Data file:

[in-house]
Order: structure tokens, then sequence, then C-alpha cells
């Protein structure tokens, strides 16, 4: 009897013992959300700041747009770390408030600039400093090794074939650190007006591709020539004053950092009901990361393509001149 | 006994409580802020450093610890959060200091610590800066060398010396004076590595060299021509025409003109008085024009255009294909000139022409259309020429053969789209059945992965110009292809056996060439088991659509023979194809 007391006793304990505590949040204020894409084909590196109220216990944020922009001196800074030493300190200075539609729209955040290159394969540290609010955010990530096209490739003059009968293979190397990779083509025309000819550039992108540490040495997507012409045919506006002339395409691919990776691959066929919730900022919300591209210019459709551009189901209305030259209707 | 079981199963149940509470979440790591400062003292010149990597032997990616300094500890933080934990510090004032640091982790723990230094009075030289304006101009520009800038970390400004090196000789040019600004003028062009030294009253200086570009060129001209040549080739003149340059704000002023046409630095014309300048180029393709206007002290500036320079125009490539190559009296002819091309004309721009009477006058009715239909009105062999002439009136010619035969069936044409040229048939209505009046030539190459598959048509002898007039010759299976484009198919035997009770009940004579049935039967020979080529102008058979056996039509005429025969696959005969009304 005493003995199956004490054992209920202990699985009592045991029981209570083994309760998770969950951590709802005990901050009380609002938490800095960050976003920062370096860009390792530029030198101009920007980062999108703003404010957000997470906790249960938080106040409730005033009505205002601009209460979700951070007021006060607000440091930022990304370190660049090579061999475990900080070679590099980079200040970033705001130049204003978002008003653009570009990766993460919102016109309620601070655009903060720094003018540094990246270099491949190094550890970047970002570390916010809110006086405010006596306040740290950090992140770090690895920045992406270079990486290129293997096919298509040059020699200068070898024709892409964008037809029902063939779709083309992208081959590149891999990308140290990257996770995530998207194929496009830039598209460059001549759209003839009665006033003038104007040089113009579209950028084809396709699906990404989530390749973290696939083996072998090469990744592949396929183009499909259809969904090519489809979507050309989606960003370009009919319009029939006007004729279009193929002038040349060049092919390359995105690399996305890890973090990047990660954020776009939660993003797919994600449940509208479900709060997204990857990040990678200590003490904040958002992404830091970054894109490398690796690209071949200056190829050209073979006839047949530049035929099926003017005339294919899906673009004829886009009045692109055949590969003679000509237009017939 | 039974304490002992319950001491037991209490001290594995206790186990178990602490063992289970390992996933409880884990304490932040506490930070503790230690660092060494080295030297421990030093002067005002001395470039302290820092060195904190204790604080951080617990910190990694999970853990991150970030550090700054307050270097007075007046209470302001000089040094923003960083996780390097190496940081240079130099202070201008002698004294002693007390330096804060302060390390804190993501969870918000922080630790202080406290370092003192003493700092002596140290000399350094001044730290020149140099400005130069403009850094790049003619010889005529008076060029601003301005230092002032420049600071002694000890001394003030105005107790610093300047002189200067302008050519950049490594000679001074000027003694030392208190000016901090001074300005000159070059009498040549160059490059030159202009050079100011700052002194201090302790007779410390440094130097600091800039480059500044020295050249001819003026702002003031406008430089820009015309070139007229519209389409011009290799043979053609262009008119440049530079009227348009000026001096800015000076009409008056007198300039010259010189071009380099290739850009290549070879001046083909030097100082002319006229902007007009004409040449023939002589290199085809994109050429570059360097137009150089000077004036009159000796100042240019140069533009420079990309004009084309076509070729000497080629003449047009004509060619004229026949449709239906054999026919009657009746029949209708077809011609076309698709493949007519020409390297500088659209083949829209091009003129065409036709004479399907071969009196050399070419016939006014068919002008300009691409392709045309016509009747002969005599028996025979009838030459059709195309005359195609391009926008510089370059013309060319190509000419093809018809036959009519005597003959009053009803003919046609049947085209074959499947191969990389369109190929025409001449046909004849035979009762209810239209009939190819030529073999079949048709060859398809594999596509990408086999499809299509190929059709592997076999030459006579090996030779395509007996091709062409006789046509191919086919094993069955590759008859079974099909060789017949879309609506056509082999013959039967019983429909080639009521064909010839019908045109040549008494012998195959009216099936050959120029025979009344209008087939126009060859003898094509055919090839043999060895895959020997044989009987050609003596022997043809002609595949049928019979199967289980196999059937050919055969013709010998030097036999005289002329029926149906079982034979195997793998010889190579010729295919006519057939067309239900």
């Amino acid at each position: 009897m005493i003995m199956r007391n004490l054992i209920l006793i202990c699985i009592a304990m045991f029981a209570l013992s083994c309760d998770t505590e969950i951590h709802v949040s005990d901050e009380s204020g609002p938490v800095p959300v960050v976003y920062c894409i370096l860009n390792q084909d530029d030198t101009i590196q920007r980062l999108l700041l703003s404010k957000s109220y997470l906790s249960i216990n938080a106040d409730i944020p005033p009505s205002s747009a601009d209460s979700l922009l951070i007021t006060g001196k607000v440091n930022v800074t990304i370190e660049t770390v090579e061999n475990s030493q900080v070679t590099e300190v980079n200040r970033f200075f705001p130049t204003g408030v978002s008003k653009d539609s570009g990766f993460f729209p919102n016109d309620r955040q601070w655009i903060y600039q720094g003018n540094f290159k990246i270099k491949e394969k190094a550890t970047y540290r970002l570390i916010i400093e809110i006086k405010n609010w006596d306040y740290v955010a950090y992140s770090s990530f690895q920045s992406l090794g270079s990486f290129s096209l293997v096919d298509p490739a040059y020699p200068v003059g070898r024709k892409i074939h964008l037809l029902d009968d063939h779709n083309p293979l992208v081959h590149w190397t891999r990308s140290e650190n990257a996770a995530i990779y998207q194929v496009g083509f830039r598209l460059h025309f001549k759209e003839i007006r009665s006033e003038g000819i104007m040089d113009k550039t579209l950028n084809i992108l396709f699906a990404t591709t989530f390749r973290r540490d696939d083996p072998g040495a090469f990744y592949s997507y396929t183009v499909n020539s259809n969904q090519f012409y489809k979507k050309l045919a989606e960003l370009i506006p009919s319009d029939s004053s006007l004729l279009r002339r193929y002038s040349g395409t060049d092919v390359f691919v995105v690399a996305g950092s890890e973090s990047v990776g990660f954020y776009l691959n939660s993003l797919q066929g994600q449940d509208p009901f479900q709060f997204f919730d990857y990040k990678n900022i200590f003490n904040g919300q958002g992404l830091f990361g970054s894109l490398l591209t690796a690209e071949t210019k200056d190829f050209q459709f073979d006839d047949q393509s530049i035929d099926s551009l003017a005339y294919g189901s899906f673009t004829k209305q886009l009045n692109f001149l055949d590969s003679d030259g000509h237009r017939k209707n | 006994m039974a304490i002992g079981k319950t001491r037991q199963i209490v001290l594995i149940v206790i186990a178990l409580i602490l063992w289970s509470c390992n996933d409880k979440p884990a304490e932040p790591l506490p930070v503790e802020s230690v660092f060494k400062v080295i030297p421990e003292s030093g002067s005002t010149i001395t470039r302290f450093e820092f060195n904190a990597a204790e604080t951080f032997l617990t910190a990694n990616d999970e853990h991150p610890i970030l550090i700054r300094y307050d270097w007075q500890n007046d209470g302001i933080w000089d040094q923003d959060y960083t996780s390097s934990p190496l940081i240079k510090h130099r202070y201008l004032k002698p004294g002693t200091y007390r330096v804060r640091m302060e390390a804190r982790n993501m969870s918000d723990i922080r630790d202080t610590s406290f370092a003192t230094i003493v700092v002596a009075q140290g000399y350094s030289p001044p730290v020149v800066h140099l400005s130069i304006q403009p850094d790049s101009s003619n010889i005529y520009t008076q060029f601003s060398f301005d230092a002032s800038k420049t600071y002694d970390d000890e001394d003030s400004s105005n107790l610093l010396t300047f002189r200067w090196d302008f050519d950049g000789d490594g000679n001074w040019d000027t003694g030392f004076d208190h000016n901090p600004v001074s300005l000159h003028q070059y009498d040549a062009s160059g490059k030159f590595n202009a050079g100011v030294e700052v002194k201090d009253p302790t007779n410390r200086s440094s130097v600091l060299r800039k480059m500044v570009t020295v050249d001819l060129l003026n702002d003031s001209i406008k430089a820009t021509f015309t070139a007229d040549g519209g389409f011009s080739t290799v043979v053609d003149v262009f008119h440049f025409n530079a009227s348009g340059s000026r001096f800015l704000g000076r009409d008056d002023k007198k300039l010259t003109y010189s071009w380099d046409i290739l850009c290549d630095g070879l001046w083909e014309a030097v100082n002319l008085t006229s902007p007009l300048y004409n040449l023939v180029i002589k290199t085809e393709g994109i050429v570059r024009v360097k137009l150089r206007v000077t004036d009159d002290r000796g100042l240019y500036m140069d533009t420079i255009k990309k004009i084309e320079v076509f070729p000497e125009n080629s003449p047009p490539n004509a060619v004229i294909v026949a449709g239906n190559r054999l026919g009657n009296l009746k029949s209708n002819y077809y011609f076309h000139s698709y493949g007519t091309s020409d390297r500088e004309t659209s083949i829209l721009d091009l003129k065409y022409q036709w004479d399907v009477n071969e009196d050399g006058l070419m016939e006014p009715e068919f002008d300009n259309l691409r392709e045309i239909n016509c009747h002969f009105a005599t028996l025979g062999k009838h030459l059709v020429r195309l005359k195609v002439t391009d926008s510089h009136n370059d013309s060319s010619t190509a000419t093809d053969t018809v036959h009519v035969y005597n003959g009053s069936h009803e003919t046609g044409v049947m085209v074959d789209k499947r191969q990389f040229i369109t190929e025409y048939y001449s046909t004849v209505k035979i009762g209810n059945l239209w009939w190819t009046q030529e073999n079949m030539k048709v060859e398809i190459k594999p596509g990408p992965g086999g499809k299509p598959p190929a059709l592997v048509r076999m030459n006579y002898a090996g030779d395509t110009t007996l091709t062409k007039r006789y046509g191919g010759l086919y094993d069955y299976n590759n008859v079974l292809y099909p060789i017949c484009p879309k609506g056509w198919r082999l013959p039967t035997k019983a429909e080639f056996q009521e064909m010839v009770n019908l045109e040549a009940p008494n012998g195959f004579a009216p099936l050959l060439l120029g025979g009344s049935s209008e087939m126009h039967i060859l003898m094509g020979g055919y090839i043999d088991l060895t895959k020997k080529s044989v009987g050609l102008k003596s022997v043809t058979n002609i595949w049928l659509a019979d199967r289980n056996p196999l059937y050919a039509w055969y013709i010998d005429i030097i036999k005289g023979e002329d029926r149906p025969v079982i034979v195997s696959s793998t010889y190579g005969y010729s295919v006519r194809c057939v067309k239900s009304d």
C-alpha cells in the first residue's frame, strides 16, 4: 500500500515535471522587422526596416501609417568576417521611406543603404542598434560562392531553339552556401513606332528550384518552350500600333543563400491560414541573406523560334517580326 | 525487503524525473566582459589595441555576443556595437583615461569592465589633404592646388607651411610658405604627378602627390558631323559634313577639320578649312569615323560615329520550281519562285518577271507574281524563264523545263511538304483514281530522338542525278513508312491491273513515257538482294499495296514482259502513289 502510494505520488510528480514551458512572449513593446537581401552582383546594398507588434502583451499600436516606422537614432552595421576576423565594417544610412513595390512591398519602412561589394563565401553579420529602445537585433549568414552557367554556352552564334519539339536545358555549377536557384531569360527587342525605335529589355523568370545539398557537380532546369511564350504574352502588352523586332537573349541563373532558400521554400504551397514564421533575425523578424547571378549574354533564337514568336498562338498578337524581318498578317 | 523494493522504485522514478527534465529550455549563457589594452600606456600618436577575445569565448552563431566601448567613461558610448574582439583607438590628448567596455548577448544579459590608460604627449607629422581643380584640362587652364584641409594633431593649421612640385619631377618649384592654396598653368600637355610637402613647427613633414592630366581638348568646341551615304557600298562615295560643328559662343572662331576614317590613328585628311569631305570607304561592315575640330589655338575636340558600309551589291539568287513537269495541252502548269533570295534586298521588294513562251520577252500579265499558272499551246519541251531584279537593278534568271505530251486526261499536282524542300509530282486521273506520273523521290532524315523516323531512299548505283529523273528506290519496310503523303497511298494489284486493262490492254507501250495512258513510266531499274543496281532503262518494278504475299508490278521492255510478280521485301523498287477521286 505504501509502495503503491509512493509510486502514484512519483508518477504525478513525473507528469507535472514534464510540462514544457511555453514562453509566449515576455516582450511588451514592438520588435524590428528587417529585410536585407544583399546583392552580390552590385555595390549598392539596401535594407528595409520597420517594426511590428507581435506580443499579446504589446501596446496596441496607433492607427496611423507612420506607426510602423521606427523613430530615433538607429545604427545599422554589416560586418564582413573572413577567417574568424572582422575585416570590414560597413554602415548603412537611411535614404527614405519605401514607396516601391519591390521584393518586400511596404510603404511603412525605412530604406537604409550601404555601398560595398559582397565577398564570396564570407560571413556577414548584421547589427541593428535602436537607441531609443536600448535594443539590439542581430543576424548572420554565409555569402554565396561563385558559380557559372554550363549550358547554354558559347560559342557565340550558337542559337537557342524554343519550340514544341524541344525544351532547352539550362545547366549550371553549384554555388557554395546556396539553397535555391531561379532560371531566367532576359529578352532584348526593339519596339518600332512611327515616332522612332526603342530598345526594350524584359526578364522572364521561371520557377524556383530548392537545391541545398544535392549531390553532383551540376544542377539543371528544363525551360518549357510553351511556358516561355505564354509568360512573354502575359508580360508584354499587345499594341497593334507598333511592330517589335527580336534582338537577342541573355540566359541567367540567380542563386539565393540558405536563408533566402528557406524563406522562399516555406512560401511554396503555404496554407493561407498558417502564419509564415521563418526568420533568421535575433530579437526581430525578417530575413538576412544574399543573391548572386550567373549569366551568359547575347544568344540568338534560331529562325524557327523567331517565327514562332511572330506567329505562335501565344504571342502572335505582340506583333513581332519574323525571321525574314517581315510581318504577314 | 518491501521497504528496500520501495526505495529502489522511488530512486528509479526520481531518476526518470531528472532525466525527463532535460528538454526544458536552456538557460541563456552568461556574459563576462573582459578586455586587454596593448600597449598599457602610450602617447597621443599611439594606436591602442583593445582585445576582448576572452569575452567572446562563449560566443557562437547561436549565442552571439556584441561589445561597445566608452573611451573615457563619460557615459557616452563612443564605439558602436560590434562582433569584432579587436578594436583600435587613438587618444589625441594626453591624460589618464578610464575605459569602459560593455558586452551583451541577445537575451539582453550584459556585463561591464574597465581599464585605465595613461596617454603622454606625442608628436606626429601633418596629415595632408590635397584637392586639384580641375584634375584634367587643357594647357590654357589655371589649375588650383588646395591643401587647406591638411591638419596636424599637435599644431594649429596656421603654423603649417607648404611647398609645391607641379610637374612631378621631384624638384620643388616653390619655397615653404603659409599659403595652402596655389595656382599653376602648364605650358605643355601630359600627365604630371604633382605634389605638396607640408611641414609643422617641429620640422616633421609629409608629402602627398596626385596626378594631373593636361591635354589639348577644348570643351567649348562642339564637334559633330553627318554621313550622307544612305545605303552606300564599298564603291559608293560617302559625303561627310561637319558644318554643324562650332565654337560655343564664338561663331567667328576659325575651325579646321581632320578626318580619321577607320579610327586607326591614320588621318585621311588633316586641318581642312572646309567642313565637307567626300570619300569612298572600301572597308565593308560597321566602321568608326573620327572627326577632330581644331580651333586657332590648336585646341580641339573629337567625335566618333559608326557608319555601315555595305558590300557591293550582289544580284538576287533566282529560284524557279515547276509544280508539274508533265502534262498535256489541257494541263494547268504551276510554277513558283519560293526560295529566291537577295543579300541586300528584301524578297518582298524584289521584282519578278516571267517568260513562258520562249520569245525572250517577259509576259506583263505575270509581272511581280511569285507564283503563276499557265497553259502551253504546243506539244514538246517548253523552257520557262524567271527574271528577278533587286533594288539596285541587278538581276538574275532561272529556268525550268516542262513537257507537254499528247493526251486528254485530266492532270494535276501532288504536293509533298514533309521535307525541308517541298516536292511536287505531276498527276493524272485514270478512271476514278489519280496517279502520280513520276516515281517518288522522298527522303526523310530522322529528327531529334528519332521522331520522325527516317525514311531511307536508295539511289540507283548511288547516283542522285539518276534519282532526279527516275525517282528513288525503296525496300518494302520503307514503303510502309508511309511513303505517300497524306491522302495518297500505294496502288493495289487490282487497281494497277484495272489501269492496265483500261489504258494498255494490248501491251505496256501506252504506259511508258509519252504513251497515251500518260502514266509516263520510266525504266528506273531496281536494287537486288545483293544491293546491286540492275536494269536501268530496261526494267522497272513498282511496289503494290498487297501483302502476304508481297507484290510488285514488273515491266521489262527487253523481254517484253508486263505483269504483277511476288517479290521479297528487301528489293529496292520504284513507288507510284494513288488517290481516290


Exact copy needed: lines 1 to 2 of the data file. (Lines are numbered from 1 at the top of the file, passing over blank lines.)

[in-house]
Order: structure tokens, then sequence, then C-alpha cells